Take a Drink: whenever someone says “Marmalade.”
Do a Shot: every time Paddington fucks something up.
Take a Drink: for every awesome British cameo.
Do a Shot: whenever the calypso band shows up.
By: Hawk Ripjaw (A Toast) –
No one understands, nor will they ever understand, the love that I have for cartoon bears. Winnie the Pooh is my boy. Ernest & Celestine is a fucking masterpiece. Tim the Bear is awesome. So even when seeing those horrible trailers for Paddington (and if there is any justice, the person responsible for those trailers has been stuffed himself), I still held out hope that it would be all right.
Well, Paddington wasn’t just all right.
It was absolutely fucking wonderful.
So we open with an explorer making his way through Darkest Peru, when he sees a very unique bear. The explorer prepares to bust a cap in said bear’s ass, before the bear appears out of nowhere to pluck a scorpion from the explorer’s chest to save his life, at which point he accepts the bears as friends, teaches them of the ways of the humans, and promises them that they will be welcome should they ever travel to England. Many years later, the bears are older and house a nephew who will come to be named Paddington (Ben Whishaw).
Life is good in Darkest Peru, with Paddington and his aunt and uncle enjoying the easy life making marmalade and doing bear shit, until a massive earthquake hits the area, destroying their awesome house and killing Paddington’s uncle. With nothing left for him, Paddington goes to England, where he is immediately struck by how everyone is an asshole. Everyone, that is, except for the Brown family. Mr. Brown (Hugh Bonneville) and daughter Judy are not enthused, but Mrs. Brown (Sally Hawkins) and son Jonathan couldn’t be more delighted to house a talking bear for the night. It takes roughly 5 minutes for Paddington to cause unholy amounts of damage to the house and make Mr. Brown all the more enthusiastic to get Paddington out. Mrs. Brown vows to help Paddington follow the mysteriously dark trail on the way to locating the explorer that first connected with his aunt and uncle.
Meanwhile, a taxidermist with the totally not evil name Millicent (Nicole Kidman) plots to capture Paddington, slice him open, remove his insides and stuff him for display in the Natural History Museum. She can try, but she probably won’t succeed–not if FAMILY has anything to say about it!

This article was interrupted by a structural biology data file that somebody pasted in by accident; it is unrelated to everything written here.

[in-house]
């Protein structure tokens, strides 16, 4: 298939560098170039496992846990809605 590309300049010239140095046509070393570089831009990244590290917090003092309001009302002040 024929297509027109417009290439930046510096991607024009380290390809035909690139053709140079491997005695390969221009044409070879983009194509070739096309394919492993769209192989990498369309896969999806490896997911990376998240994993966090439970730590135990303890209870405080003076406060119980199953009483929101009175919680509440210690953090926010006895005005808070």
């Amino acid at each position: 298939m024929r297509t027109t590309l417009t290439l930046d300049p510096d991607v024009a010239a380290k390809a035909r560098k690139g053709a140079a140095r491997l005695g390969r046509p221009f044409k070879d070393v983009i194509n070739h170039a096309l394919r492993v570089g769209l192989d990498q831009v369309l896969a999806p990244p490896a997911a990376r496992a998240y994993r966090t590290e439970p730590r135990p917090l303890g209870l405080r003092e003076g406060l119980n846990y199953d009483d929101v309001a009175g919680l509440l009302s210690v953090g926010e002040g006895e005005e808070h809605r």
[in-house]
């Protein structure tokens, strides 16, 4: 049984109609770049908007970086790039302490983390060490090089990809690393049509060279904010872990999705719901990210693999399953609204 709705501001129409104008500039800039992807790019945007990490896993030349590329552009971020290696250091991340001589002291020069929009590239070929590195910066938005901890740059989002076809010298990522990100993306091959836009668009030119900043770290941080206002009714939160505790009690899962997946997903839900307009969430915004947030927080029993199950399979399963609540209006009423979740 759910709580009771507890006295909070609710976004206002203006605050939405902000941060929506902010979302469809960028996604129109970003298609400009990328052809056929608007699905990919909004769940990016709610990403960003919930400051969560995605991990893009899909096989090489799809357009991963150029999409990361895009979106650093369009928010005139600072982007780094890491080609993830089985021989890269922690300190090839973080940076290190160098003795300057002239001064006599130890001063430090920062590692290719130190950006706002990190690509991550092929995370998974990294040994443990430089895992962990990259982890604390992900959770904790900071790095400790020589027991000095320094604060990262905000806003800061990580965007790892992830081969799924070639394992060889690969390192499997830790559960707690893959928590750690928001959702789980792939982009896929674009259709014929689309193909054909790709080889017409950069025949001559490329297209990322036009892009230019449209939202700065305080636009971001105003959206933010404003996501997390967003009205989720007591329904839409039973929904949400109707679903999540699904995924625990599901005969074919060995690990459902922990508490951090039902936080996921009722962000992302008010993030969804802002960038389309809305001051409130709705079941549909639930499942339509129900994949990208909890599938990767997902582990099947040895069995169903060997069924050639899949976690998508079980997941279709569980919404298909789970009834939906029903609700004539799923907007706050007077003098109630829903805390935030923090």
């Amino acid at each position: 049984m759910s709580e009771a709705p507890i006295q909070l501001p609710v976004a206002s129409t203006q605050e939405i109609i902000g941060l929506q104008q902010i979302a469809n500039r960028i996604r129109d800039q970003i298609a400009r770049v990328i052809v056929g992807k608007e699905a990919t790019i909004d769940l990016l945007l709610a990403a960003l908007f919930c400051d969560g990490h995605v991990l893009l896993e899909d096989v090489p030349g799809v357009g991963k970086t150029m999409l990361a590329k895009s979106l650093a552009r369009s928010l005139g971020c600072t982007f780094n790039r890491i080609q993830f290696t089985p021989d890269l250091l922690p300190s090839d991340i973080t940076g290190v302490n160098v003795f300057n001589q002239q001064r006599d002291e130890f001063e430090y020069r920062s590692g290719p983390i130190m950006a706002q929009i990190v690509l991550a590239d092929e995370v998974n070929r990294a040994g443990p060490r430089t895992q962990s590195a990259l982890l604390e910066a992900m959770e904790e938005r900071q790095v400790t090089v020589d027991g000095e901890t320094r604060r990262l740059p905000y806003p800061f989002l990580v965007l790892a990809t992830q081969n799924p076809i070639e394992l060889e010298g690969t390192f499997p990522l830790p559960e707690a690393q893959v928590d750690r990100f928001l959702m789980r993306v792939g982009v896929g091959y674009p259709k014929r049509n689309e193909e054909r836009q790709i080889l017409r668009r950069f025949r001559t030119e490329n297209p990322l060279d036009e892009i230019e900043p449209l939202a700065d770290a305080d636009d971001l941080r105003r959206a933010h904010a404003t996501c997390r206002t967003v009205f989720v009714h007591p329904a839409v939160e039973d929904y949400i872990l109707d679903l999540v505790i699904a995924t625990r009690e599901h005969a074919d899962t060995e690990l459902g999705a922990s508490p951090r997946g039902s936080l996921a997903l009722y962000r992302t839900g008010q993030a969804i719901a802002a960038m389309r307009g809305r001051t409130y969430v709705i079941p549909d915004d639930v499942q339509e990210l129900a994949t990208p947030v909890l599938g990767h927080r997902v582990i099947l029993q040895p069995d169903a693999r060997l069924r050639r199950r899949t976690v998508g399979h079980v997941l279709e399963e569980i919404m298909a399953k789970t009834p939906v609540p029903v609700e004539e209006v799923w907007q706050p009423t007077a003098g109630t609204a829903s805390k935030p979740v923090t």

Damn you, warm fuzzies. You got old Hawk Ripjaw again. Emotion for me is like a fine tequila—I can’t stand it. And yet, this little movie warmed this cold-ass heart right to the core. It’s a mostly fairly rudimentary family film “families stick together” message, which has been done since those old Jesus sitcoms, but something about the way it’s delivered here really hits home.
Paddington is a marvelous CGI creation that accomplishes what few are able to do: feel like an organic piece of the world. In honestly, there wasn’t a single point in the film where I looked at Paddington and saw a product of a computer program. The bear really is part of the world.
Paul King’s (The Mighty Boosh) direction is airtight and breathtaking. Paddington is a strong counterpoint to the “it’s a kid’s movie, cut it some slack” argument that other shitty family films use, because here we have a kid’s movie shot like something much more interesting and high-quality, like they used to make them. Paddington’s whimsical cinematography, which features delightful little flourishes such as a central role of a wall mural of a tree, and the ingenious use of a “Lost and Found” sign in an early scene, is engaging to look at. The action sequences are well-staged and creative. Rather than deliver a serviceably bright film for the kids, King has crafted a remarkably eye-catching picture that evokes quirky indie sensibilities right at home in Wes Anderson’s stable. It goes hand-in-hand with sumptuous production design and some extremely cool sets.
And yeah, it’s a little simplistic and predictable, but pleasantly so in a breezy, kid-friendly way. And yet, there are still some surprisingly funny adult-style jokes that have a bit more sophistication than Shrek.
Family. Whatever. My family stresses me out whenever I go to visit them. The idea of marriage and children is not something that sounds remotely attractive to me. And yet, I got all emotional the second Mr. Brown pointed out his wonderful wife and children in the finale and his love for the bear. Paddington hits hard with its message of not only family, but of acceptance of those that are different than us. And maybe I can someday come to accept people that didn’t like White House Down, because here, the reminder that even those folks are still worth something definitely resonated.
It’s a deeply charming, delightful family movie that gives you a nice, warm feeling in your stomach.